Last Modified: November 1, 2001
Copyright © 1995-1997, Carolyn Temple
I used to laugh, I used to run
I thought life should be lots of fun.
The Dr said my brain tumor was benign
as if he thought I'd be just fine.
But the hell was soon to follow
when I awoke and couldn't swallow.
It took months to learn to walk
and even longer to learn to talk.
Instead of laughter, I often have tears.
Everyone tries to calm my fears.
Sometimes I feel ugly when I see my face
one side droops, the other is in place.
My vision is impaired, I now see double
which confuses me and causes trouble.
But through the hell, I've found in me
some strengths I never thought I'd see.
For so many things I have yearned
and many more things I have learned.
I've learned patience and I've learned caring.
Through support groups I've learned sharing.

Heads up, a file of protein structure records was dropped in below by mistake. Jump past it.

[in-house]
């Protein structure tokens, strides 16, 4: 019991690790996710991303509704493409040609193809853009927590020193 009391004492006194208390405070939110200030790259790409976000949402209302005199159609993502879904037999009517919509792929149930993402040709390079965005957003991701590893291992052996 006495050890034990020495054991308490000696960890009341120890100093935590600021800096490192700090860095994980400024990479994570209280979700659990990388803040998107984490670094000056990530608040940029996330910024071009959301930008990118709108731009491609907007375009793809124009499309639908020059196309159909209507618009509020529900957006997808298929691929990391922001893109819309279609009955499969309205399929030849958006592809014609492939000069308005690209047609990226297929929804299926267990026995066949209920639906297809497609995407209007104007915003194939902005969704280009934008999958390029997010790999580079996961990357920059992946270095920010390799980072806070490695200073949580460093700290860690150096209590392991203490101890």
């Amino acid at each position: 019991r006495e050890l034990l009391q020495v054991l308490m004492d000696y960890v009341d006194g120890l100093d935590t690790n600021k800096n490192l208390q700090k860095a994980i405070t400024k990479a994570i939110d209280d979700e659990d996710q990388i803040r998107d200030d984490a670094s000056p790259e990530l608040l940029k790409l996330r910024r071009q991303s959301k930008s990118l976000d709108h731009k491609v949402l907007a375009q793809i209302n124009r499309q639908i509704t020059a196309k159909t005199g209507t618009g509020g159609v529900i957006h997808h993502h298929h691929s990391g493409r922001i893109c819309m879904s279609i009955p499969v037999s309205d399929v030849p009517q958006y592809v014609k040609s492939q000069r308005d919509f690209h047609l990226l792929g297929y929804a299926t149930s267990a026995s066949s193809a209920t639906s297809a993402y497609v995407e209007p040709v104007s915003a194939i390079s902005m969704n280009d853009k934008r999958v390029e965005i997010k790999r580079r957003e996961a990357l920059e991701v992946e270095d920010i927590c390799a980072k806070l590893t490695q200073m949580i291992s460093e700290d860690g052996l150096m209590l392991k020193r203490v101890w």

I've found strength and courage through prayer.
I've learned that God will always be there.
I've made new friends and I'm seldom bored.
I've met people I would have otherwise ignored.
Grass won't grow under my feet nor on top of me
until I know I've been all that I can be.
I now participate in life, no longer just observe.
I have a runner's high. It's what we all deserve.
Carolyn Temple, meningioma, May, 1992
I wrote this poem in Oct, 1994 and it was published in a magazine for persons with head-injury, "The Perspectives Network". Much has changed since that time. I don't cry anymore. My vision was corrected last year. My face is almost back to normal. I'm now walking in 5K and 10K events and have a goal to be running again by the end of this year. I may even win some races again. At my age, 51, there's not a lot of competition. My last MRI (last week) showed no growth in the past year since I've been on the RU486. YIPPEE!!!!!
Mar 5, 2015 - Evidence supports screening postmenopausal women for risk of breast cancer and the consideration of chemoprevention for women at high risk, as well as the use of lifestyle changes for cancer prevention, according to research published in the March 18 issue of the Journal of the National Cancer Institute.
Mar 5, 2015